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Silence of church amounts to complicity

Minutes of the Methodist Conference of 2003 relating to Zimbabwe read: “Conference has heard of the difficult situation in Zimbabwe”.

That pathetic response to a

major international crisis causing intense suffering to millions of Zimbabweans provoked at least four districts around the Connexion to take a closer look at the tragedy in Zimbabwe and to move strongly to persuade the Conference this time around to adopt a stance both more realistic and prophetic. Alas, their efforts proved futile against a determined staff who contrived to prevent the Conference from listening (for just three and a half minutes!) to the sound track of a recording of one who truly speaks for the voiceless in Zimbabwe – Archbishop Pius Ncube.

The resolution acknowledging a commitment to speak out prophetically against the oppression being visited upon the suffering people of Zimbabwe was “not put” and in the end the Conference settled for a meaningless resolution to set up a talk shop called the Zimbabwe Reference Group.

My concern is with the intense suffering of the people of Zimbabwe under a fascist dictatorship which is in effect waging an undeclared war on its own people. My concern is that the Methodist Church should listen to the cries of a suffering people, and let their response be shaped by what those suffering people are saying rather than paying heed to others who have shown themselves to be compliant with a godless regime and even benefit materially through their complicity.

Two things strike me about the reports I have received of the carefully choreographed proceedings, the all-too limited debate which took place and the hopelessly inept resolution to which the Conference was led.

First there was little sense of the ferocious evil that Zimbabweans are now facing on a daily basis. And, closely related, there was no real sense of urgency about the matter.

Was the Conference aware when it refused to do anything more than set up a talk shop:

-That opposition forces in Zimbabwe are being terrorised and that politically-motivated torture, rape and murder are now touching the lives of thousands?;

-That President Mugabe had just rammed through parliament a Bill which introduces preventative and punitive detention provisions reminiscent of the worst of the South African apartheid era?;

– That at the same time as the Conference was deliberating, Amnesty International (South Africa) published an open letter to the South African president, Thabo Mbeki, expressing the urgent need “to intensify efforts to publicly signal to the Zimbabwean government that the violation of human rights is unacceptable”?;

– That a few days later an African Union report surfaced at the AU summit in Addis Ababa, in which the Mugabe regime was lambasted for flagrant human rights abuses?;

– That the United Nations estimates that nine out of 10 Zimbabweans are living below the poverty datum line and that international aid agencies reckon that at least three million people will need food aid before the year is out?;

Little wonder then that last month James Morris, the UN’s special envoy for humanitarian needs, remarked: “What is happening in southern Africa represents the most serious humanitarian crisis in the world today. The crisis dwarfs even that in the conflict-ridden Sudanese region of Darfur.”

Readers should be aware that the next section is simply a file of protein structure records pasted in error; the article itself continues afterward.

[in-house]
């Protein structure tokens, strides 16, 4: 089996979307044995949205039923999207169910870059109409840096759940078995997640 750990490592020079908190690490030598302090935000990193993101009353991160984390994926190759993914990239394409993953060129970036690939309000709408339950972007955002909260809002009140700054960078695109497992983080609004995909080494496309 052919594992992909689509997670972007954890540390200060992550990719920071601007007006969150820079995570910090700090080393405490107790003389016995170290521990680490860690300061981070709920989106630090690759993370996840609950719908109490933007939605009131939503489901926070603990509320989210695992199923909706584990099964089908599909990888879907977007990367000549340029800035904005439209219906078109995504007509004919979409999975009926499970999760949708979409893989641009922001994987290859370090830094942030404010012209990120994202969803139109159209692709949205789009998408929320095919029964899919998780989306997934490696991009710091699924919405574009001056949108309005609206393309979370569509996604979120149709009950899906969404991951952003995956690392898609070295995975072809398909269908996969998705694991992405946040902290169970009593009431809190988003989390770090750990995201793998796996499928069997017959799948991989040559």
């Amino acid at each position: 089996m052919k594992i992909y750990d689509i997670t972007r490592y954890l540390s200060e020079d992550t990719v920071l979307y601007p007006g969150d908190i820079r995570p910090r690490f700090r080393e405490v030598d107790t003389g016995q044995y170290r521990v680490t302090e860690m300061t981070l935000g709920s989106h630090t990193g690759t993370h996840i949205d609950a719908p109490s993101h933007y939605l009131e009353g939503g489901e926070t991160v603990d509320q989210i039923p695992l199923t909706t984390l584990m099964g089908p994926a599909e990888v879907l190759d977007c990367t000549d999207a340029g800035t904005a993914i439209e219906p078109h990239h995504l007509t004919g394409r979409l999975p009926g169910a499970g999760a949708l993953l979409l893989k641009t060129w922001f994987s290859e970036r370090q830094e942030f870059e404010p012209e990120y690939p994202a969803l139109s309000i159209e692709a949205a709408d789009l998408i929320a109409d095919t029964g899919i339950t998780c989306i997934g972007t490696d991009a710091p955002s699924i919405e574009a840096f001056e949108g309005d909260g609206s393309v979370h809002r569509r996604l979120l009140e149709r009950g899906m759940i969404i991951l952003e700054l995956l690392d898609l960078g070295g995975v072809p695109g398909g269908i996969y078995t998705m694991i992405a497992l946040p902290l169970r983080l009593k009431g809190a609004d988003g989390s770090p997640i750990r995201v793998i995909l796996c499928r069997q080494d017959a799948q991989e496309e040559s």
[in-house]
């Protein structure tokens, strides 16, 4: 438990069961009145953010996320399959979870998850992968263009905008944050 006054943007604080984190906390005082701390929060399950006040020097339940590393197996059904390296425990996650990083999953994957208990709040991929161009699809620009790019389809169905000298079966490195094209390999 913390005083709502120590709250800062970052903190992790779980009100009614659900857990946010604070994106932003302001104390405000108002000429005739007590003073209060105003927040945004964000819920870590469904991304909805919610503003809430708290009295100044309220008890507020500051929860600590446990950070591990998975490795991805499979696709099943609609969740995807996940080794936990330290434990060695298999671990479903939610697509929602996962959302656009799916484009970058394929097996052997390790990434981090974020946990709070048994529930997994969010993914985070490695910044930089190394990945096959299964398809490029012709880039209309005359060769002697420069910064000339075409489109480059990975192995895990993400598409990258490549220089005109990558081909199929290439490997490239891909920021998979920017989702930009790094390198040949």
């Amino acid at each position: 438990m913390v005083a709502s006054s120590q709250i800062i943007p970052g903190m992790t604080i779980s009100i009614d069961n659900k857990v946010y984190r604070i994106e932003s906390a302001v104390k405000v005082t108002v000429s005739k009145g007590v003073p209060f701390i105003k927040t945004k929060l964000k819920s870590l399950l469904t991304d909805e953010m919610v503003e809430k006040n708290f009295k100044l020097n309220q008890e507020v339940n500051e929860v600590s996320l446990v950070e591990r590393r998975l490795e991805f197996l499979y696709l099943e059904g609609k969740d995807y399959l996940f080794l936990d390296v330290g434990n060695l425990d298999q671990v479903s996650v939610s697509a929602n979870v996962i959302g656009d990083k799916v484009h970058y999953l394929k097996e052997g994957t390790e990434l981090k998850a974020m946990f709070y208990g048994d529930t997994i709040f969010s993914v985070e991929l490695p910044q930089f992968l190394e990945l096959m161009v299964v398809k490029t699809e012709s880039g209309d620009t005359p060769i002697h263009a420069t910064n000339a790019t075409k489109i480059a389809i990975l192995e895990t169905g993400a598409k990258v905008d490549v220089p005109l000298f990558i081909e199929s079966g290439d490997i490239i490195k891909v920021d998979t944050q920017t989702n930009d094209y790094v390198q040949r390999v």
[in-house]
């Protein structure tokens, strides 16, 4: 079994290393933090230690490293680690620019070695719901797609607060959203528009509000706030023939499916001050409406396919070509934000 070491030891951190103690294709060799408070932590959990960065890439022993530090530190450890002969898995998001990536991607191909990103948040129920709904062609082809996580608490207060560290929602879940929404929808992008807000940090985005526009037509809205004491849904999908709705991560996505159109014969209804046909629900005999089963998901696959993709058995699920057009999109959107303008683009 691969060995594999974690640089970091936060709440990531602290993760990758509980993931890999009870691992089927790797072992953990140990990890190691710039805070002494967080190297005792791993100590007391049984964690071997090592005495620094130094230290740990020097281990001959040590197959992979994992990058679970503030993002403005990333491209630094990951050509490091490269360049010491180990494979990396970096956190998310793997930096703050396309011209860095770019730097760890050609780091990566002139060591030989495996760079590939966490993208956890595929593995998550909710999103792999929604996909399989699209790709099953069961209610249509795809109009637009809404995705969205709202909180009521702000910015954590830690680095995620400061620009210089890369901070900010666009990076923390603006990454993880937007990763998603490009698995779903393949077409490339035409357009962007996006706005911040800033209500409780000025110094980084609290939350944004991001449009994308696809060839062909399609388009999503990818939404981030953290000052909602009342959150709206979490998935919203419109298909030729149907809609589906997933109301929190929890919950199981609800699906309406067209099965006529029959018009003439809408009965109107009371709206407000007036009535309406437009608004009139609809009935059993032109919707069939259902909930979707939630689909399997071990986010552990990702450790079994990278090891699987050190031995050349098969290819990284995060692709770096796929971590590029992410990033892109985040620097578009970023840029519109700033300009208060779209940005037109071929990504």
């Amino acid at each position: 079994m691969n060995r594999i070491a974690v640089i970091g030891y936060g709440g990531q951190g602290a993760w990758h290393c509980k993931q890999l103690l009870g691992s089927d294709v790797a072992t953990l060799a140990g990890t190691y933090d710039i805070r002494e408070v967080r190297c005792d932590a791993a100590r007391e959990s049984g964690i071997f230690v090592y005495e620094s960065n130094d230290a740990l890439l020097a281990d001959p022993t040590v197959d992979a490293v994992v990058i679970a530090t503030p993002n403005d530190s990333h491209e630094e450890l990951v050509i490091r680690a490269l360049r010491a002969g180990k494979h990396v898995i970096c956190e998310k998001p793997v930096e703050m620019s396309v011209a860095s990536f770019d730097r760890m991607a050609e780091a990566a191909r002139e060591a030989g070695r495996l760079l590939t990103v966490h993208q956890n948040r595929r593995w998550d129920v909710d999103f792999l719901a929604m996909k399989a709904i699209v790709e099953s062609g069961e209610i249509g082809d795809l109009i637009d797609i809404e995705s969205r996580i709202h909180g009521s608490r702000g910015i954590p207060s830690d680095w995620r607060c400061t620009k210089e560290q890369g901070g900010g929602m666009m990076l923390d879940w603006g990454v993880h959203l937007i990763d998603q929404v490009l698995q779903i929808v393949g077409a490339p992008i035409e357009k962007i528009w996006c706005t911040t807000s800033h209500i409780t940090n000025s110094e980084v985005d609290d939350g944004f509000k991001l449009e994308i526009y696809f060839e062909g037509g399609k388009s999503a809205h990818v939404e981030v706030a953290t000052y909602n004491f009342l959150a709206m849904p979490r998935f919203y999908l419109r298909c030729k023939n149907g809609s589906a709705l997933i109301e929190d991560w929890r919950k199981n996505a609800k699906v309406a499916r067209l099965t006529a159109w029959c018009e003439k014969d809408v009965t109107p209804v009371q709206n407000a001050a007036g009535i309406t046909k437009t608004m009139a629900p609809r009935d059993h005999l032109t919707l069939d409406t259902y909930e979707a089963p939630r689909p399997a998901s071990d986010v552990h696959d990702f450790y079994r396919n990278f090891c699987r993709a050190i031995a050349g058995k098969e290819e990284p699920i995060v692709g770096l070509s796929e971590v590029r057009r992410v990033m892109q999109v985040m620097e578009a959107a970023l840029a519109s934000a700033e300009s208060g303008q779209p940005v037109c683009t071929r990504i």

I cannot believe that if the Conference had been aware of these realities it would have been satisfied with the response put forward. But as the South African government has hitherto attempted to shield President Mugabe from international censure through the now-threadbare policy of “quiet diplomacy”, so the leaders of our Methodist Church have taken it upon themselves to exercise their own form of quiet diplomacy to protect from criticism those in the church in Zimbabwe who are compliant with a tyrannical regime. And this form of ecclesiastical diplomacy has tended to shape their whole policy towards the sister church, preventing them from exercising an objective judgement or offering that form of constructive criticism which “speaking the truth in love” would surely require of them.

Make no mistake, this is not a matter of emphasis leadership style or even party allegiance as some have suggested. It is a matter of the truth against a lie, goodness against evil, light against darkness – in stark terms, the life or death of a nation.

It is a question of finding the courage to confront an evil so monstrous that, if unchecked, will create a human catastrophe of major proportions and make a spiritual wilderness of what Julius Nyerere once called “the jewel of Africa”.

I can only record my own profound dismay at the Conference’s conspicuous silence. In such a situation, is not a silent church a contradiction in terms? Those courageous Zimbabweans who are daily risking life and liberty for the sake of the values of truth and justice, did not ask you to remain silent, and frankly they deserved better of you.

Just a few months ago Desmond Tutu said of the situation in this country: “The silence of those who will not speak out makes them complicity in the evil.” That judgement applies as much to a silent church in Britain as to a silent church in Zimbabwe.

Graham Shaw,


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